I think a large part of the audience didn't get the intentional campiness of it and today's younger generation may not have seen the original series (which the movie is reasonably faithful to). I believe this is a movie that will do well in the secondary market (DVD), much like the Matrix did.

Like the previously reviewed Iron Man, it sneaks a message in with the popcorn entertainment. In Iron Man, it was war-profiteering, here it is big bad corporations and the ubiquitous sponsorship deals of everyday life. It's nauseating to watch a post-race interview with NASCAR, where drivers feel it's necessary to spew out thanks to their laundry-list of sponsors before they even thank their family. Are we far from having company logos on the back of main-stream sports figures (baseball, football, basketball)? Though the movie is not meant to be a message movie, and it's told through the prism of sports, one can't help feeling that it's a reflection of even more. Admit it, whenever we see a politician talking, we wonder who they've been bought by. Wouldn't it be funny for politicians to have to wear suits that had patches for all their "sponsors"? "We now present Vice President Dick Cheney, brought to you by Halliburton and Diebold".

Made by the Wachowski brothers (of Matrix and V for Vendetta fame), Speed Racer continues their trend of not being predictable. The cast is good, with Emile Hirsch (Into the Wild) in the title role, Matthew Fox as Racer X, John Goodman and Susan Sarandon as the parents, and in one of her most attractive roles to date, Christina Ricci as Trixie. Everyone seems to be appropriate for their role.

Typically difficult critic - my son Alex - gives it two thumbs up. Worthy praise indeed. It's funny and has some toned-down anime/kung fu type violence that wouldn't bother younger kids. Grade: B

"The twentieth century has been characterized by three developments of great political importance: the growth of democracy, the growth of corporate power, and the growth of corporate propaganda as a means of protecting corporate power against democracy." -- Australian author Alex Carey

"If those in charge of our society - politicians, corporate executives, and owners of press and television - can dominate our ideas, they will be secure in their power. They will not need soldiers patrolling the streets. We will control ourselves." -- Howard Zinn

Tuesday, May 20, 2008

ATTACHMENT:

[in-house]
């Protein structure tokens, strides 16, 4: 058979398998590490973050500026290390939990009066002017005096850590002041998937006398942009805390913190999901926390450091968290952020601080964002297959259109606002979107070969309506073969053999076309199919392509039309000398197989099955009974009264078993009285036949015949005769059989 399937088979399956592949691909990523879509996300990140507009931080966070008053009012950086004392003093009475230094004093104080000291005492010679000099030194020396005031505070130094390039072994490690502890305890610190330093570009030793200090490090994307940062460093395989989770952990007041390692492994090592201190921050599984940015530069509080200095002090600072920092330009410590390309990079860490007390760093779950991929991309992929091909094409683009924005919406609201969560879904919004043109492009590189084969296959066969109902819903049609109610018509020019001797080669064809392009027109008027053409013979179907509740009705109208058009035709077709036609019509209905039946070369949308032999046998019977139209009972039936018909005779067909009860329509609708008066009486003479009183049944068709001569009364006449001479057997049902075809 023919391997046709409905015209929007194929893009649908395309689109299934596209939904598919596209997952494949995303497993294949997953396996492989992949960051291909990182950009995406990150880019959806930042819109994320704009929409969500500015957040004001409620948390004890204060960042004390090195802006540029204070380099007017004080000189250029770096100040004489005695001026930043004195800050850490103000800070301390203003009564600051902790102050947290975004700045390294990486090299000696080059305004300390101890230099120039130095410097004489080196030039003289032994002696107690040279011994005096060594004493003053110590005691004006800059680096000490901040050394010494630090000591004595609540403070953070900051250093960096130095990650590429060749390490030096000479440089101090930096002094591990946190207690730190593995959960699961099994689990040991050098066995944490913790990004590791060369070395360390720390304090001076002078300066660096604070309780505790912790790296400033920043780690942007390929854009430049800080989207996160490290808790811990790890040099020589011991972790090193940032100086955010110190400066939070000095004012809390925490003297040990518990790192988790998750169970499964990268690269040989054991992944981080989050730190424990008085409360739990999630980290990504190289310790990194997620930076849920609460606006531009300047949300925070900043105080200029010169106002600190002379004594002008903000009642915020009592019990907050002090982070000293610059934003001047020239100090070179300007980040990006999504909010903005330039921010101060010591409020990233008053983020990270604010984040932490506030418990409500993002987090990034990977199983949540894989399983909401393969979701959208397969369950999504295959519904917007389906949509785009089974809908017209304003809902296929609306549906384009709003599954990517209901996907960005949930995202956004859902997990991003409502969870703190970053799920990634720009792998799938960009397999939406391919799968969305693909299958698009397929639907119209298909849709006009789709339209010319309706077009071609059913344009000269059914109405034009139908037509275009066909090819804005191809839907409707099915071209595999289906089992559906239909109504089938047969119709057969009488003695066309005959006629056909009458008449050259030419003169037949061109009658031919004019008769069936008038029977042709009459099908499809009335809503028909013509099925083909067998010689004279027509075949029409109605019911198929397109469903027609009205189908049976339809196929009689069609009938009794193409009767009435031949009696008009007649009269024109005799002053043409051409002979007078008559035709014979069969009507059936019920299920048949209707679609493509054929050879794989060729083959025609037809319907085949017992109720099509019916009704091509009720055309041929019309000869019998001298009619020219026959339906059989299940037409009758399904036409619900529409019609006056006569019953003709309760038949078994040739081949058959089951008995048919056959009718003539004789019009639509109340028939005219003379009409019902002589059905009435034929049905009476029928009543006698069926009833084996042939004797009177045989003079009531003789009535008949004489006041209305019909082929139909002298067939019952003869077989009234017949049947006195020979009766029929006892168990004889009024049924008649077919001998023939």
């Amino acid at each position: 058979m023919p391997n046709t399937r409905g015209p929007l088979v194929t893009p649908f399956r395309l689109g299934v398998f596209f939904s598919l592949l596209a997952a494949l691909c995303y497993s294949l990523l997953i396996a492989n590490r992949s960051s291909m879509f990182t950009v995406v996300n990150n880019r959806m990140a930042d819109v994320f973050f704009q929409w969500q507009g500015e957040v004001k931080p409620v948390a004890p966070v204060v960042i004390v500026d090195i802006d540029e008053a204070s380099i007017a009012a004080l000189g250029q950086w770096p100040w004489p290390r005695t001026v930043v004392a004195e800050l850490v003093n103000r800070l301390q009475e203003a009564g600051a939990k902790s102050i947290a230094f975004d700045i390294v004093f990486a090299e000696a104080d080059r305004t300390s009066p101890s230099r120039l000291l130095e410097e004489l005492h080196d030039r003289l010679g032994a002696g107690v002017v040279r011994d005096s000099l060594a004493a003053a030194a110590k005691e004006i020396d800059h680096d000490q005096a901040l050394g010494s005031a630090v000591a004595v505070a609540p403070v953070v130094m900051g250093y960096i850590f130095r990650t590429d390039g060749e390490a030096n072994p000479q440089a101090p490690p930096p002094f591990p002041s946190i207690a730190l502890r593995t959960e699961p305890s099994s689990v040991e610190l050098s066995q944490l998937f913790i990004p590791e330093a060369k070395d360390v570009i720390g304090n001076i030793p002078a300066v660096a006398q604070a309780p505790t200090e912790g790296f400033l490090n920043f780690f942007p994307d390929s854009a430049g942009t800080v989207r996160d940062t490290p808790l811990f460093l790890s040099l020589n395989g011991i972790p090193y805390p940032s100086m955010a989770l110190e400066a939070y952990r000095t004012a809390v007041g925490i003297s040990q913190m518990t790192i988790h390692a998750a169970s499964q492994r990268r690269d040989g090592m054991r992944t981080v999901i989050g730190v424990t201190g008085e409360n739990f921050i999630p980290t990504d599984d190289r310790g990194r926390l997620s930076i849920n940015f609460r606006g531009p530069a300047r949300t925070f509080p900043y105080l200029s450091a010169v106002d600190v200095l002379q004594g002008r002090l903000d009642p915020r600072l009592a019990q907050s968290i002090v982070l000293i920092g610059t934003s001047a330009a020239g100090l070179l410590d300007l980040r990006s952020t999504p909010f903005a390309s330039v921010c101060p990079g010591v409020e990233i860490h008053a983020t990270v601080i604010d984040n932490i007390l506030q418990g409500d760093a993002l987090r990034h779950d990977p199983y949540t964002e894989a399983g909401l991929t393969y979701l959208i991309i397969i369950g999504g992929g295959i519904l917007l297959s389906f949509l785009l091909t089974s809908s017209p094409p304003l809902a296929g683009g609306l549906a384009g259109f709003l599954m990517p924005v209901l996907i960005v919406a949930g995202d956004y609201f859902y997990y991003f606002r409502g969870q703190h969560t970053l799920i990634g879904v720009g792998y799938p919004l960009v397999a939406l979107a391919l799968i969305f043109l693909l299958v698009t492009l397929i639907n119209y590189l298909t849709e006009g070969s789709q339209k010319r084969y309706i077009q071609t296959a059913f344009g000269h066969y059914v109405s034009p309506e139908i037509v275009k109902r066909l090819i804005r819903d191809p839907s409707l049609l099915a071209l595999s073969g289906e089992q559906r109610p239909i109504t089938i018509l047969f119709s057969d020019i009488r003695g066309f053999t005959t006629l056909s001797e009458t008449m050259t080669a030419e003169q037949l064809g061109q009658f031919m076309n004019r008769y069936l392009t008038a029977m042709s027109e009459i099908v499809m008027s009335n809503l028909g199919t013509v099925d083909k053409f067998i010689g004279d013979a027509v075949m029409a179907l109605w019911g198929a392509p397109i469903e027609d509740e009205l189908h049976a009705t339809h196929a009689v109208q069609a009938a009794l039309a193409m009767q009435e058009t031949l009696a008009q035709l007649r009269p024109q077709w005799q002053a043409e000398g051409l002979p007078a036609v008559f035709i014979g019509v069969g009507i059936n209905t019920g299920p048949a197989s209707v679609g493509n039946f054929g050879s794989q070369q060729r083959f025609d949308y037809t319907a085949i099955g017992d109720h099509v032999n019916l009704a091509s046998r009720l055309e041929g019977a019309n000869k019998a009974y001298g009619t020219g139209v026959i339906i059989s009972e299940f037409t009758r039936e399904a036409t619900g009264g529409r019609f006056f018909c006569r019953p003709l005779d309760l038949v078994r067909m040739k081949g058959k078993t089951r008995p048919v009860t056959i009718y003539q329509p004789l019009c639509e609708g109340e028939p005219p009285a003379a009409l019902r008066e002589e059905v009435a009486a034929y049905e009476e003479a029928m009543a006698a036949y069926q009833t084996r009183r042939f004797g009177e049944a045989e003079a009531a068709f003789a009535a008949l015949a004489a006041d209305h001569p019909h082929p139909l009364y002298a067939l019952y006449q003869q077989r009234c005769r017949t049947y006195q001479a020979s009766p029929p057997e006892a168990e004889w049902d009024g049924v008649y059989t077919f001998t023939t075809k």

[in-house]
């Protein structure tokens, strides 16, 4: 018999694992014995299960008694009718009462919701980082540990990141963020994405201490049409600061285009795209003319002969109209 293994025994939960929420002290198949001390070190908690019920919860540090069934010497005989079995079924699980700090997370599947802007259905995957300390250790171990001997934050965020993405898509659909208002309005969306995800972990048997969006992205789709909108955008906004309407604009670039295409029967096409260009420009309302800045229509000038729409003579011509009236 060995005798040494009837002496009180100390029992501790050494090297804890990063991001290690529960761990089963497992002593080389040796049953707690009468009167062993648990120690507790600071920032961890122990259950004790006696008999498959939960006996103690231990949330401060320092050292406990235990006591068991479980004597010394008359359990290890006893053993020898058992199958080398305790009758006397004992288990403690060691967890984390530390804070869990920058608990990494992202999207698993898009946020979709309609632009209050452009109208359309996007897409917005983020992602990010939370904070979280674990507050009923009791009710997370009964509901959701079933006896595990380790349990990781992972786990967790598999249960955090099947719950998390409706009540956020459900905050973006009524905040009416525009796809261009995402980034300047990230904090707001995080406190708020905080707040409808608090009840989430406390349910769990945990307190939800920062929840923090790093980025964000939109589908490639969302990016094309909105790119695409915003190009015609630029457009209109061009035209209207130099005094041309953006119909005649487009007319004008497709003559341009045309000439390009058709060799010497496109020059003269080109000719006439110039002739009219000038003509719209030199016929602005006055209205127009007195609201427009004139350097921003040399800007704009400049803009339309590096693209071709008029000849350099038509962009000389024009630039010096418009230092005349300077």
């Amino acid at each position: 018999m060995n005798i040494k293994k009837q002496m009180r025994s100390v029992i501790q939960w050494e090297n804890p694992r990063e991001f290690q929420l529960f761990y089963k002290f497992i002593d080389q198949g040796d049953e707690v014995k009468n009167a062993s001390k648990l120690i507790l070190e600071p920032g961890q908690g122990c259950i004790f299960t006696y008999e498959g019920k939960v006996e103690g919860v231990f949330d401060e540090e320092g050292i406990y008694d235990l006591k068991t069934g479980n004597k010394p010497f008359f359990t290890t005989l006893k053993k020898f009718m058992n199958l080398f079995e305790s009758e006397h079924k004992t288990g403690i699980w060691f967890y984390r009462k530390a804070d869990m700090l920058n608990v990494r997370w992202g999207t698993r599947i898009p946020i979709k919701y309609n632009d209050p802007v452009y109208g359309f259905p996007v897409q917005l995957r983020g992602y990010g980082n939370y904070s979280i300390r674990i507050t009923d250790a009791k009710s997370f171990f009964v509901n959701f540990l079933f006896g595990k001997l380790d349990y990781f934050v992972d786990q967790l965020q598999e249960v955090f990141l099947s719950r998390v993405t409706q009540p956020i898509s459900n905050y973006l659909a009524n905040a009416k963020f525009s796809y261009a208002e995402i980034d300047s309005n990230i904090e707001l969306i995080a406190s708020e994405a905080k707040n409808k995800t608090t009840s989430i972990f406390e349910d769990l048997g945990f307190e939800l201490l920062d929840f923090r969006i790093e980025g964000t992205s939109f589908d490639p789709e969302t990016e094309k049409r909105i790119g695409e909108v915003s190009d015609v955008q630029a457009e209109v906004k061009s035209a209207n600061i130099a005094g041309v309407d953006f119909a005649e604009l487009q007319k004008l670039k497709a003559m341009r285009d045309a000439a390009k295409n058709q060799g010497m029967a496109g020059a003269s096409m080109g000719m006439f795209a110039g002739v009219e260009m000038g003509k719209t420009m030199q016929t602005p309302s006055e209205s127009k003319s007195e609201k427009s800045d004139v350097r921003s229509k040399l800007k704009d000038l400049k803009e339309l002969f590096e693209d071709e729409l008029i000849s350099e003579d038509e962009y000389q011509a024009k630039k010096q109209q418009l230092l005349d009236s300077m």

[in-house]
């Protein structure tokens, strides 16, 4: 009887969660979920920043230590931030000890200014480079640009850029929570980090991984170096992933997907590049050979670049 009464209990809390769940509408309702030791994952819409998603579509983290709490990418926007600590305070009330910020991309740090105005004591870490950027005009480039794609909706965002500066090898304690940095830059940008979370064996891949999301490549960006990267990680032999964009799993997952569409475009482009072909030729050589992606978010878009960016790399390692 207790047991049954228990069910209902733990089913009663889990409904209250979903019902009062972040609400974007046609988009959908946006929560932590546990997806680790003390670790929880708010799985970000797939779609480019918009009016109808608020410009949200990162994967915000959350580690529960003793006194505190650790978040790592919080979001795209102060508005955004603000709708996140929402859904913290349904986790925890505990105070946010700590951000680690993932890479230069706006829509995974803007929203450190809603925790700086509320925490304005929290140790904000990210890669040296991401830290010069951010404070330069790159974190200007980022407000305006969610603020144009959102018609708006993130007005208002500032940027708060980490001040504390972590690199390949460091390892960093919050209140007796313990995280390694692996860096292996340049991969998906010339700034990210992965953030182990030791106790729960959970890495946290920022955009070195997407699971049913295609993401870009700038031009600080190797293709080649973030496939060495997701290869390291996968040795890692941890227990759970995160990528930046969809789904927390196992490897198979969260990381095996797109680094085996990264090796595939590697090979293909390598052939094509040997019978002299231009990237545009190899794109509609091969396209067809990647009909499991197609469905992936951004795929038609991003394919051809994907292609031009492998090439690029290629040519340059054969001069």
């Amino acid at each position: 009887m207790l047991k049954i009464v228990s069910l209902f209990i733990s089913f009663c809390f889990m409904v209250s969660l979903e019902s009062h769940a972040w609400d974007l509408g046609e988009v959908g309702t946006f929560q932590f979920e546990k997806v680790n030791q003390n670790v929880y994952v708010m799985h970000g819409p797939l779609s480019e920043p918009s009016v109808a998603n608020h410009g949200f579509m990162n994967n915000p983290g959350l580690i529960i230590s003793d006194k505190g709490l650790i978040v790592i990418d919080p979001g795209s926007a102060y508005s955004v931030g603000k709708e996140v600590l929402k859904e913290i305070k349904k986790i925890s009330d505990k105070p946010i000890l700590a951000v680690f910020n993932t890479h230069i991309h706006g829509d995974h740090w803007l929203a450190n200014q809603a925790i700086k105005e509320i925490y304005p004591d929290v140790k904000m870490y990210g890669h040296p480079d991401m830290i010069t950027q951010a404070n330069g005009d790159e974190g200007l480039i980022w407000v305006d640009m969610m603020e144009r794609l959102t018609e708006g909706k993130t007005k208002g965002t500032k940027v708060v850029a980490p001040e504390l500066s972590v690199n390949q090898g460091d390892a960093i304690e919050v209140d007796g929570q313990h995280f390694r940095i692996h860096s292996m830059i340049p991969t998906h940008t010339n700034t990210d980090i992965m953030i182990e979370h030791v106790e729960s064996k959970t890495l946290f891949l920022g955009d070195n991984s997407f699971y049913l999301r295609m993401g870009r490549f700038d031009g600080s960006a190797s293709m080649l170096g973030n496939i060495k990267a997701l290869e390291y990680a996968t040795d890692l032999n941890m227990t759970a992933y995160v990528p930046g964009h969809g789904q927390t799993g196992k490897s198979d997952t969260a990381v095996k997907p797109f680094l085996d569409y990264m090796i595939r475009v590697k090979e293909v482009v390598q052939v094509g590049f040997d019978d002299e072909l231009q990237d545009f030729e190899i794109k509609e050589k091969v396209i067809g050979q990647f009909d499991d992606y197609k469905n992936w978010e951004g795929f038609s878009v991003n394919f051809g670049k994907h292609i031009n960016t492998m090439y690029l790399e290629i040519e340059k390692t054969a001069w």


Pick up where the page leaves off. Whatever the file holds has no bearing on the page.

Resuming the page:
Déjà Vu for Uncle Sam

"Ever get the feeling you've been cheated?" -- John Lydon aka Johnny Rotten

Saturday, May 17, 2008

Onward, Christian Soldiers

"The way to see by faith is to shut the eye of reason: The Morning Daylight appears plainer when you put out your Candle." -- Benjamin Franklin

From Atheist soldier claims harassment on CNN:

JUNCTION CITY, Kansas (AP) -- Like hundreds of young men joining the Army in recent years, Jeremy Hall professes a desire to serve his country while it fights terrorism.

Spc. Jeremy Hall says the pressure to believe in God is so strong, "I was ashamed to say that I was an atheist."

But the short and soft-spoken specialist is at the center of a legal controversy. He has filed a lawsuit alleging that he's been harassed and his constitutional rights have been violated because he doesn't believe in God ...

"I'm not in it for cash," Hall said. "I want no one else to go what I went through."

Known as "the atheist guy," Hall has been called immoral, a devil worshipper and -- just as severe to some soldiers -- gay, none of which, he says, is true. Hall even drove fellow soldiers to church in Iraq and paused while they prayed before meals.

"I see a name and rank and United States flag on their shoulder. That's what I believe everyone else should see," he said.

Hall, 23, was raised in a Protestant family in North Carolina and dropped out of school. It wasn't until he joined the Army that he began questioning religion, eventually deciding that he couldn't follow any faith.

But he feared how that would look to other soldiers.

"I was ashamed to say that I was an atheist," Hall said.

It eventually came out in Iraq in 2007, when he was in a firefight. Hall was a gunner on a Humvee, which took several bullets in its protective shield. Afterward, his commander asked whether he believed in God, Hall said.

"I said, 'No, but I believe in Plexiglas,' " Hall said. "I've never believed I was going to a happy place. You get one life. When I die, I'm worm food."

The issue came to a head when, according to Hall, a superior officer, Maj. Freddy J. Welborn, threatened to bring charges against him for trying to hold a meeting of atheists in Iraq. Welborn has denied Hall's allegations.

Hall said he had had enough but feared that he wouldn't get support from Welborn's superiors. He turned to Mikey Weinstein and the Military Religious Freedom Foundation ...

"The average American doesn't have enough intestinal fortitude to tell someone to shut up if they are talking in a movie theater," Weinstein said. "You know how hard it is to take on your chain of command? This isn't the shift manager at KFC."

Hall was in Qatar when the lawsuit was filed September 18 in federal court in Kansas City, Kansas. Other soldiers learned of it, and he feared for his own safety. Once, Hall said, a group of soldiers followed him, harassing him, but no one did anything to make it stop.

The Army told him it couldn't protect him and sent him back to Fort Riley. He resumed duties with a military police battalion. He believes that his promotion to sergeant has been blocked because of his lawsuit, but he is a team leader responsible for two junior enlisted soldiers.

No one with Fort Riley, the Army or that Defense Department would comment about Hall or the lawsuit. Each issued statements saying that discrimination will not be tolerated regardless of race, religion or gender.